Prison Architect, the game that saved Introversion, did so in spectacular style: to date it has earned more than $19m from over 1.25m sales.
That $19m (and something) figure is accurate as of around 1.30pm (BST) Saturday, 26th September, which is when Introversion founding director Mark Morris shows me it on his phone in some sort of data-tracking app. The 1.25m sales milestone is mentioned a few times during our interview.
To think, in 2010 this company was on the verge of collapse, with only Mark Morris and fellow founding director Chris Delay left. Now the two other founding directors - Tom Arundel and John Knottenbelt - are back, and a total of 16 people have helped bring Prison Architect to full release (it leaves Early Access 6th October).
But what's next - when does Chris Delay start making something new?
"Well I don't know..." answers Delay, cagily.
"He's already done it," butts in Morris.
"That's partly the answer," continues Delay. "I've already done it a little bit, only as prototypes, and I'll be looking for the right time to do that. But we've got to get Prison Architect out and properly supported and get the team in a good cycle so they're producing updates for the game."
"Chris has been working on Prison Architect for five years," adds Morris, "that's the other thing to remember. Five years is a long time to be working on a project; there just comes a time when you need to be working on something different.
"The challenge for us is going to be moving Chris off onto something new [and] having another team continue with Prison Architect without f***ing it up. Because this is the other fear: what neither of us want is it to go wrong, where we just start shovelling shit into it."
To be clear: the focus now and for the immediate future is Prison Architect, make no mistake about that.
"We've been in this business for 15 years and Prison Architect is the hit, you know," says Morris, "so we would be silly to kill it off too early. We know we're going to be updating this game and we know we're going to be updating this game for almost certainly the whole of next year.
"But," he adds, "over next year, we will be doing new things as well, so the company will probably grow slightly to have a Prison Architect team and there will be a 'new stuff' team.
"The next game we make will not be about prisons, and it will not be about building. It will be about something completely different. But we don't want to get distracted now because it's all about 6th October."
To hit rock bottom, as Introversion did, is incredibly hard, but it does give you an invaluable perspective on everything that comes next.
"We've learnt an awful lot," nods Morris.
"We don't take anything for granted anymore," adds Delay. "After Defcon's launch we were in really rude health, really solid health, and within four years we were almost gone. You can blow your money very quickly in video games."
Then Morris goes for a monologue, but bear with it, it's worth it.
"I remember in the Darwinia+ days," he begins. "It was a really difficult time, and during that time to try and stop myself going absolutely insane I started reading biographies of some of the big entrepreneurs like Simon Cowell and Richard Branson. And there's a pattern. And the pattern is that they all go bankrupt at about 29, which is about when we went bankrupt.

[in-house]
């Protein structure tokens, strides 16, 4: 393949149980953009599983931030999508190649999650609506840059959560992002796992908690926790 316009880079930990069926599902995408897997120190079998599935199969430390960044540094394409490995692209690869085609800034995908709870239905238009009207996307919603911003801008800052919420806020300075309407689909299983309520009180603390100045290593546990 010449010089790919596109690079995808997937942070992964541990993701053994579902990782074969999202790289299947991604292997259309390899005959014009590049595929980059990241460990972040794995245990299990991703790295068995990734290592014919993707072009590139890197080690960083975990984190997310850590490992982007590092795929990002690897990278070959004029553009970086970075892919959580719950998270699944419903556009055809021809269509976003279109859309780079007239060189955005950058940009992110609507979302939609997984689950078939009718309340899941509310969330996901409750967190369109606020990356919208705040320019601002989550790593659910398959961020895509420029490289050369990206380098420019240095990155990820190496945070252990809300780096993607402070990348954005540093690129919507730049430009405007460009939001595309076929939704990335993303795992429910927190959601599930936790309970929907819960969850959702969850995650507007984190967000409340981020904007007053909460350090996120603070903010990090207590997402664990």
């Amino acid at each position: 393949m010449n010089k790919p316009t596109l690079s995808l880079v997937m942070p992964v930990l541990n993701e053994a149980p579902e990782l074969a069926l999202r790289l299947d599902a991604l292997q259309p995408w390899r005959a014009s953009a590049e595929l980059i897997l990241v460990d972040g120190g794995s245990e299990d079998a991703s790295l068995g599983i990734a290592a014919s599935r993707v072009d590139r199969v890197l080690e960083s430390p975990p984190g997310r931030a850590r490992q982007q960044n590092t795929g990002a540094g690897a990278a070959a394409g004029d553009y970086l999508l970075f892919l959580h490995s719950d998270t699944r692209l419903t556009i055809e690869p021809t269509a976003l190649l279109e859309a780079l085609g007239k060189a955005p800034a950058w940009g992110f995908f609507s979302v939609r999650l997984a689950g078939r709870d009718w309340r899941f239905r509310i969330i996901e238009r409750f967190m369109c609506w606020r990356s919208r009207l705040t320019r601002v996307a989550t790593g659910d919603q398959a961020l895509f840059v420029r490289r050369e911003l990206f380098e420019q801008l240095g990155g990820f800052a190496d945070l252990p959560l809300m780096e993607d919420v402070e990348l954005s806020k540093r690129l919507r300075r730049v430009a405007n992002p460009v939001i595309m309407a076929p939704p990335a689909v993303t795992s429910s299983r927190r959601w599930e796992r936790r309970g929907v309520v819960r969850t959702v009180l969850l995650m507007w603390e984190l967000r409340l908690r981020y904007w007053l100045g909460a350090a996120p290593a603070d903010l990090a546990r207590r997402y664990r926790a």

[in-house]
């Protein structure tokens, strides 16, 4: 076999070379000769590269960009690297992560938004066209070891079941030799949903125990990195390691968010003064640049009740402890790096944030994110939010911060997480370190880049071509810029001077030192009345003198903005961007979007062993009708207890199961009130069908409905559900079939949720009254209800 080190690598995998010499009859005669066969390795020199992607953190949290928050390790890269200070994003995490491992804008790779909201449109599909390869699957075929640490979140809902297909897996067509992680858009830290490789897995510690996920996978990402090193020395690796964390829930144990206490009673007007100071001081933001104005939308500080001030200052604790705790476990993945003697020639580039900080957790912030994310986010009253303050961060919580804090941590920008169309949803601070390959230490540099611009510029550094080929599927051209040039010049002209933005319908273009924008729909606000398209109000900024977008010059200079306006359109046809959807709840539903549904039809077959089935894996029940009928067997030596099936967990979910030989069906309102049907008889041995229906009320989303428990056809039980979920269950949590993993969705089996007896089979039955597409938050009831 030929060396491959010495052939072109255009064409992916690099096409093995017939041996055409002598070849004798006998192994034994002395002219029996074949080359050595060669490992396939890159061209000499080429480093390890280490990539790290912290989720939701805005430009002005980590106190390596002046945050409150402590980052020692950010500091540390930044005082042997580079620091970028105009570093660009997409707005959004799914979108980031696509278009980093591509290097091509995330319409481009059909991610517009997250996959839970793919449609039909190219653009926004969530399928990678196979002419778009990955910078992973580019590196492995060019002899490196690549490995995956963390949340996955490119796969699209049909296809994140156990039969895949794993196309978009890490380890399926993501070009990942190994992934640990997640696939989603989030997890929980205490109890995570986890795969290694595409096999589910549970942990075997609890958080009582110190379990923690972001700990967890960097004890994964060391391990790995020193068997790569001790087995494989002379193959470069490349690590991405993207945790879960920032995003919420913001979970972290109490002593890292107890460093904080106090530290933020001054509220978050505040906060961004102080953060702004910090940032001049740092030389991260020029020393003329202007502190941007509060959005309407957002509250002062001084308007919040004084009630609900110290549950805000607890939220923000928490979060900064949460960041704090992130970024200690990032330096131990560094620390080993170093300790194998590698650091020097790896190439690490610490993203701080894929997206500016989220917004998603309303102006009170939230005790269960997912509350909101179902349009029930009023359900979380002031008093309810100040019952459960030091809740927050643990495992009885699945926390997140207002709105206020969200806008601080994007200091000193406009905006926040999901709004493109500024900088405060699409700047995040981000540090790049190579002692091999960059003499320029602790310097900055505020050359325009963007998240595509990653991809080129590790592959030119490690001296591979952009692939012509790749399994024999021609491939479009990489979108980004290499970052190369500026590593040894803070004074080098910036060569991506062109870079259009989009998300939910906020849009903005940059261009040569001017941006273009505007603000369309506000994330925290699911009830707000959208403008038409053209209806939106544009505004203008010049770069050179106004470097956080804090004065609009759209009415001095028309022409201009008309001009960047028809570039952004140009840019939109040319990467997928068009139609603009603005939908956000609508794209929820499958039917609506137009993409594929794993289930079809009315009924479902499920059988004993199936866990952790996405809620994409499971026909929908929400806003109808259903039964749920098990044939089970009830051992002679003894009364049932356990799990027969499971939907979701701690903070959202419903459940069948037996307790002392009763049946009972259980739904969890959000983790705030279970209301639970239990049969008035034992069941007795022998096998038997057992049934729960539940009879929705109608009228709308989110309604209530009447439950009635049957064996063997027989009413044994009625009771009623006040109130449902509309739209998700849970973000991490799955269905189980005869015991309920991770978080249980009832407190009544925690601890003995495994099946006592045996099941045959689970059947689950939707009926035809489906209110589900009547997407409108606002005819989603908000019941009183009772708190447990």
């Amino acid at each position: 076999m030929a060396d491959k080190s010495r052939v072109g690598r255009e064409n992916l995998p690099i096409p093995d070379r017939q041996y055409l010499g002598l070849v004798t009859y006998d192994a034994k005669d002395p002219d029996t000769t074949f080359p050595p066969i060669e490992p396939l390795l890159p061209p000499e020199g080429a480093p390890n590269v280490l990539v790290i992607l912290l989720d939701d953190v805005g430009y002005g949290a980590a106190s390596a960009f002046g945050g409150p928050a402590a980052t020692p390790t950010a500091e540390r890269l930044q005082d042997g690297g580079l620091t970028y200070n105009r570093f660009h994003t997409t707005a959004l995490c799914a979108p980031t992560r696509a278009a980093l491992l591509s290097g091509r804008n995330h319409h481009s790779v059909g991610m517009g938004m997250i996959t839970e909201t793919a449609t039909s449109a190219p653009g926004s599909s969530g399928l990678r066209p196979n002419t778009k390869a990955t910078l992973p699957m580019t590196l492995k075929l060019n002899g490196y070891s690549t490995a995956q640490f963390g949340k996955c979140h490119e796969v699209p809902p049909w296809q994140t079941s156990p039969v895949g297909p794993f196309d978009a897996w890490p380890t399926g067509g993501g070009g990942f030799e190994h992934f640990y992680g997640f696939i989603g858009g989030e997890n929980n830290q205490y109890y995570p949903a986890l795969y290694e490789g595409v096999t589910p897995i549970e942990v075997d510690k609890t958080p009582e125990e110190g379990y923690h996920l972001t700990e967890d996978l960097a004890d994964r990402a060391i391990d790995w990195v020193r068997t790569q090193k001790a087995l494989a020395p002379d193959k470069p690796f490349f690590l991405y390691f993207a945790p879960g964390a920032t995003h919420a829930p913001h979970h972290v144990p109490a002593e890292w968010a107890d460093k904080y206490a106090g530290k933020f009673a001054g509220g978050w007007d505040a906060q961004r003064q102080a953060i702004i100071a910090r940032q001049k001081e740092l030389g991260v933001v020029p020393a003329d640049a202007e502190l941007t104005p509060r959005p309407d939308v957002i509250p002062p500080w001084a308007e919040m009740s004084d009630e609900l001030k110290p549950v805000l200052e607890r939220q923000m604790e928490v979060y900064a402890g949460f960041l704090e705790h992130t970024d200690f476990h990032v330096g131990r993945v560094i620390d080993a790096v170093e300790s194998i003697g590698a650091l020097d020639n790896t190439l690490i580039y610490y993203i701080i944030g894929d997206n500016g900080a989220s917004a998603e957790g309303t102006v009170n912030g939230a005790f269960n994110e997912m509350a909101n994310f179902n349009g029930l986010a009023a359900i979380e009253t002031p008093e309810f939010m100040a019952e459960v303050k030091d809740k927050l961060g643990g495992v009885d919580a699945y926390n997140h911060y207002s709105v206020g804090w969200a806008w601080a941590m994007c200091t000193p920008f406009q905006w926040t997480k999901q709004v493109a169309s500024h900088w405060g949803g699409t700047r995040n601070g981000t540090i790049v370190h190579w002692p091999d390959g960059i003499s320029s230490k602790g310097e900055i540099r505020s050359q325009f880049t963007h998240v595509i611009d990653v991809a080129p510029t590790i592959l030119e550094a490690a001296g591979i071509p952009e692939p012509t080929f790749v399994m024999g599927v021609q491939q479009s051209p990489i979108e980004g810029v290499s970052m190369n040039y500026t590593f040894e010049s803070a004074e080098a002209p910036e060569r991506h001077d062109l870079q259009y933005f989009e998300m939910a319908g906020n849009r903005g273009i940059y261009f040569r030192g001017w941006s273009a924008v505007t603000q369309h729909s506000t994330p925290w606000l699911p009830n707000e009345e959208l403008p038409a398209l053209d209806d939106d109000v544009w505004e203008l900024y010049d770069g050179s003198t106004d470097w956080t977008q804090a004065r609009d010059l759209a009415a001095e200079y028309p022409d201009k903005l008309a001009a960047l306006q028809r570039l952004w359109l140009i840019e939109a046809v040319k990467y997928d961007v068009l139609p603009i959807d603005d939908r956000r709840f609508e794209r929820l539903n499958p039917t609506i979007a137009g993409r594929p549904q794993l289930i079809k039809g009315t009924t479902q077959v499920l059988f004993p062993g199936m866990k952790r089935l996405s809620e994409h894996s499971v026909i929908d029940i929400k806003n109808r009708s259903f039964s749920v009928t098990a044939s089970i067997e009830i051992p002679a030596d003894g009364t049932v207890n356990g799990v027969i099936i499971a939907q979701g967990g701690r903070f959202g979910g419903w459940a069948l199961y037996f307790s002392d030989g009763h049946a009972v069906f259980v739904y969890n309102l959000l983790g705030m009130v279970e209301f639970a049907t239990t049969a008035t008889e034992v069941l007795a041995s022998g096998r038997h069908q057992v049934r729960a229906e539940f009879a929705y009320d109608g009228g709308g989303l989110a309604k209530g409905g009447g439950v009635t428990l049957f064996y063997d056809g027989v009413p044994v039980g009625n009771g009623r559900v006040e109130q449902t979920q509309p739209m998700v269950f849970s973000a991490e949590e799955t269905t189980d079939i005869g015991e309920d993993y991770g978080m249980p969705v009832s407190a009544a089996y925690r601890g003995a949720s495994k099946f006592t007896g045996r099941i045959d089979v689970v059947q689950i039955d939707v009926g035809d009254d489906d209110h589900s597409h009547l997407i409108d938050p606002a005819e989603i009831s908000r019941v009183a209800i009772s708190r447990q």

"What happens is you've got this entrepreneurial spirit which is about driving forward, but with that spirit comes, by definition, a large dollop of arrogance, which makes you think you know exactly what you're doing. You make a couple of mistakes but you do OK, so you build this wall which is a little bit shaky - and then the whole thing collapses.
"Simon Cowell had to get on the train out of London and go and live with his parents when he was about 32, and then he came back and created X-Factor and all the rest of it. When I was reading those stories [I was] thinking 'you'll be all right, Mark', and then Introversion conformed to exactly that pattern.
"Once the company was almost dead in the water and Chris and I started talking to each other again, there was no baggage," he goes on. "There was no 'we have to do this console deal because we signed it five years ago', or 'we have to have this office'; the digging our heels in ... softened as well because both of us had realised what a clusterf*** Introversion had become, partly through my desire to drive Darwinia+ forward, partly through his desire to finish Subversion, the game that never was.
"And suddenly all of the noise that we had from the past, together with that arrogance - probably still a little bit there - really being smashed ... we suddenly found this place where we were able to work so well together, solve so many problems. And then we delivered Prison Architect and it just worked and worked and worked, and we're facing a new challenge with what we do afterwards. But I hope that these slightly more tempered personalities... It's very rare that there's any shouting or foot-stamping in the board meetings, whereas in our early days that would have absolutely characterised how we made decisions."
In other words, Introversion has enough money for the foreseeable future, but it's humble with it, and not about to blow it.
"The company is very, very healthy," says Morris. "Also, we think that Prison Architect could be the biggest hit of the next 15 years at Introversion, so we've been very prudent with what's happening with the resources that it's generating, because we know that we can never run out of money again now. Not because we've made so much but because it would be criminally negligent if we ever had to go back cap in hand."
Prison Architect leaves Early Access and launches in full on 6th October. It welcomes a full story campaign as well as a new Escape mode on the day. It costs £19.99.